The newly established Michaels’ lab at University College London (UCL) is looking to recruit an exceptional and highly motivated student for an exciting and fully funded PhD project in theoretical biophysics at the interface of physics, biology and biomedicine. The project seeks to use a combination of analytical theory, computer simulations and methods of artificial intelligence and control theory to understand the fundamental mechanisms by which phase-separated liquid condensates regulate the aggregation of proteins into functional/dysfunctional assemblies.
Brief project description: Reversible aggregation of proteins into complex assemblies is the driving force by which nature generates the basic machinery of life (e.g. actin filaments and tubulin microtubules). Uncontrolled irreversible aggregation, however, is linked to numerous medical conditions, including Alzheimer’s and Parkinson’s diseases. Understanding the mechanisms underlying spatial and temporal control of such reactions is therefore a fundamental goal of molecular biology, not least because it opens up new opportunities to reprogram pathological behaviour linked to disease.
One attractive and emerging control strategy is to use so called biomolecular condensates or liquid organelles, which have recently attracted tremendous interest due to their key role in spatially regulating biochemical activities within living cells. Unlike traditional membrane-bound organelles, these biomolecular condensates do not possess a membrane and form by liquid-liquid phase separation of proteins in the cytoplasm. Here we are looking to combine ideas from theoretical biophysics, control theory and machine learning to uncover the fundamental physical mechanisms by which phase-separated biomolecular condensates control different classes of protein aggregation processes, which remains an open question in most cases. These include, but are not limited to, control of nucleating biopolymers and protein fibrils, assembly of tight junction, and generation of mechanical forces.
This approach will enable us to identify fundamental control rules behind existing biological aggregating systems, as well as to propose novel rational strategies for drug discovery against aberrant aggregation. The project involves exciting international collaborations with several experimental and theoretical groups.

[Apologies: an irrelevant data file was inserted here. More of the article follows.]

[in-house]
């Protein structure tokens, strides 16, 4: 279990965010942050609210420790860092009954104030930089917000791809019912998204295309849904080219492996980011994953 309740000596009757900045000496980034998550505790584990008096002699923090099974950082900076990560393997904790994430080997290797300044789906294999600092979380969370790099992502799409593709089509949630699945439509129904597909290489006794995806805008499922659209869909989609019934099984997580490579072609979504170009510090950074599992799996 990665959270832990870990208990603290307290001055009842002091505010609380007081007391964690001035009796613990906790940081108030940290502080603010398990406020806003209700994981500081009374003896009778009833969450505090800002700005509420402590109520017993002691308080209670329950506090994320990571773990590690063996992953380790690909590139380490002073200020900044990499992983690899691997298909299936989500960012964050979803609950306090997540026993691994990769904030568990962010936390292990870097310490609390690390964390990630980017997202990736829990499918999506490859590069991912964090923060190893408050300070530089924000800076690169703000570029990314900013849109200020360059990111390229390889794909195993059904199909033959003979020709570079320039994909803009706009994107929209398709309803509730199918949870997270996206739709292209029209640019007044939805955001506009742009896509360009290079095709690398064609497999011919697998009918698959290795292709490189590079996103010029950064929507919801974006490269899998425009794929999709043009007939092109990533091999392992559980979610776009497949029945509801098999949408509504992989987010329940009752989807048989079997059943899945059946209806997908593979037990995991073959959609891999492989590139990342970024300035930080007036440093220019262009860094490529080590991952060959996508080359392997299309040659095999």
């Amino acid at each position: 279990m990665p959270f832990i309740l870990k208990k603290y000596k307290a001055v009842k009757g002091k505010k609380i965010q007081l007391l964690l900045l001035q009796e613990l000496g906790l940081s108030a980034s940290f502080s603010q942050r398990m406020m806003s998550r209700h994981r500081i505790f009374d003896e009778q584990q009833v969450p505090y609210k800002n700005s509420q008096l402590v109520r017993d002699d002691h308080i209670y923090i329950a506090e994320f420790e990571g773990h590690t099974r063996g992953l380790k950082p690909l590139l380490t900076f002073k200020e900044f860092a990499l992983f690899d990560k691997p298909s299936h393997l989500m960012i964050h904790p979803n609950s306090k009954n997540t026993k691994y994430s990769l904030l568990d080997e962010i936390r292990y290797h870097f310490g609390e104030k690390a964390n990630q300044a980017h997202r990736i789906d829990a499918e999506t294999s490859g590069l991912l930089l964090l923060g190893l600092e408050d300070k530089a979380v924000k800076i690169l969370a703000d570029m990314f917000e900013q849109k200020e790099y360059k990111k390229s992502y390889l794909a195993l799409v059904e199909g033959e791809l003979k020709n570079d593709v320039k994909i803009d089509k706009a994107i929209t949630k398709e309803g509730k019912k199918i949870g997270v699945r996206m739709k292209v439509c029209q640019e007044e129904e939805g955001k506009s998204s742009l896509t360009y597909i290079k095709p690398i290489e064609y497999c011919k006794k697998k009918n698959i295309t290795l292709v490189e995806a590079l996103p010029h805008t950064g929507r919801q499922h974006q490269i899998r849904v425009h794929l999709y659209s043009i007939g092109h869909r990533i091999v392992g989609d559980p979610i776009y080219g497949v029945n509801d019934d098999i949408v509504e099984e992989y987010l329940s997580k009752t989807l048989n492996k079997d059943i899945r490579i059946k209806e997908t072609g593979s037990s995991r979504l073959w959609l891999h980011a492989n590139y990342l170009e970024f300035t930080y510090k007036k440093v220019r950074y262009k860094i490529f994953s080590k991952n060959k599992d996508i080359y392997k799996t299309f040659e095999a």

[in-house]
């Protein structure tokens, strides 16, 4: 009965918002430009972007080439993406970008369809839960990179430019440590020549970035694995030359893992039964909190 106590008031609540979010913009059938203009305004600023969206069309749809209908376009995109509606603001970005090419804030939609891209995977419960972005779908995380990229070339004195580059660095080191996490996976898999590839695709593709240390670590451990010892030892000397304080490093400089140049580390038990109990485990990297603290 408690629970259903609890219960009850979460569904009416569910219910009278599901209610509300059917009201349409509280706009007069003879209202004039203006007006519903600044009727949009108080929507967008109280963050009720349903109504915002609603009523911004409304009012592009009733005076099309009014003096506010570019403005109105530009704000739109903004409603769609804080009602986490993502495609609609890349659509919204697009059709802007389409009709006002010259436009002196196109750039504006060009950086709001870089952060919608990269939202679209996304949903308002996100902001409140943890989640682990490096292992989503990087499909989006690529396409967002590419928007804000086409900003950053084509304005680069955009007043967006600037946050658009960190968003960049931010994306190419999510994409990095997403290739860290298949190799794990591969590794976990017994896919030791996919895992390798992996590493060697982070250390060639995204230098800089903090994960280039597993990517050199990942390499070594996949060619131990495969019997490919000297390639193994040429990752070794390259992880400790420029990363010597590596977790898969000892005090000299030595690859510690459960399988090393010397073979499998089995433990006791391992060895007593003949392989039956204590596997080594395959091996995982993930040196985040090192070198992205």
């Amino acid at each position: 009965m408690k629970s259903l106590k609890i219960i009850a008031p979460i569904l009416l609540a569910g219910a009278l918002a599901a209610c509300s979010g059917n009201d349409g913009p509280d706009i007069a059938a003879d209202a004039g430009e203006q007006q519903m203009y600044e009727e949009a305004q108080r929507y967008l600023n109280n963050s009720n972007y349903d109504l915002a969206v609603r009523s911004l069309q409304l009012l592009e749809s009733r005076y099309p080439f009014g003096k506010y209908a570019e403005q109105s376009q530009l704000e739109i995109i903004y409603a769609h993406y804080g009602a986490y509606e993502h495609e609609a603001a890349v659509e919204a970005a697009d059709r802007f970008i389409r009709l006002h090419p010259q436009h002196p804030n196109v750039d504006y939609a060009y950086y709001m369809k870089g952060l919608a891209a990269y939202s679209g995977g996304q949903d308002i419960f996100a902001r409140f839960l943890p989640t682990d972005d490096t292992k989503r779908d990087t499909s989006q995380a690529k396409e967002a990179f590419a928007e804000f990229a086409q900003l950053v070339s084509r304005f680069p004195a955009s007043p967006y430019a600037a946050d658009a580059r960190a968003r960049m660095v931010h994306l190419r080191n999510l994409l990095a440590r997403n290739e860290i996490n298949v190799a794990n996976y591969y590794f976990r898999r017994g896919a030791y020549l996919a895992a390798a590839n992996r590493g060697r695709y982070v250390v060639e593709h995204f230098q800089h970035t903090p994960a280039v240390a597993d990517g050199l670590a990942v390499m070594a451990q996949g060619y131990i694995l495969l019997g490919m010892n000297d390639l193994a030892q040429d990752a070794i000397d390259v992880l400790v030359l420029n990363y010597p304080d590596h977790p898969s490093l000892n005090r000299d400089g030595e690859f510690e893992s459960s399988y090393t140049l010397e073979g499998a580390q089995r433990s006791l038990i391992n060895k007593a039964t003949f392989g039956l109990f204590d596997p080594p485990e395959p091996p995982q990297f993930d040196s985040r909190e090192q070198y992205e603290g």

About us: The Michaels’ lab at UCL develops theoretical models to unravel fundamental control principles of biochemical processes in living systems. The research group, led by Dr Thomas Michaels, is based at the UCL Department of Physics and Astronomy and the Institute for the Physics of Living Systems (IPLS), in central London. IPLS is a lively cross-faculty institute with a mission to promote research at the interface of physical and life sciences.
Eligibility: Applicants must be UK nationals or have EU settled status or indefinite leave to remain under the EU Settlement Scheme. The successful applicant should have (or expect to achieve) at least a UK upper second class MSci or Master’s degree or equivalent in Physics, Mathematics, Chemistry, Engineering, or a relevant subject. The candidate should possess high level of self-motivation and enthusiasm, strong communication skills and a demonstrated experience with quantitative mathematical modelling. Some experience in programming is desired but not required. No prior knowledge of biology or biophysics is necessary.
How to apply: To apply, candidates are requested to follow the application procedure on https://www.ucl.ac.uk/physics-astronomy/study/phd and to send a PDF copy of their application to Dr. Thomas Michaels ([Email Address Removed]), who will very happily welcome informal inquiries on this project. Electronic applications are therefore via https://www.ucl.ac.uk/prospective-students/graduate/apply The application forms ask for CV details, academic transcripts, contact details of two referees, and a personal statement.
Application deadline: The evaluation of applications will begin after 26/02/2021 and will run until the position is filled. Interviews will be held in March 2021.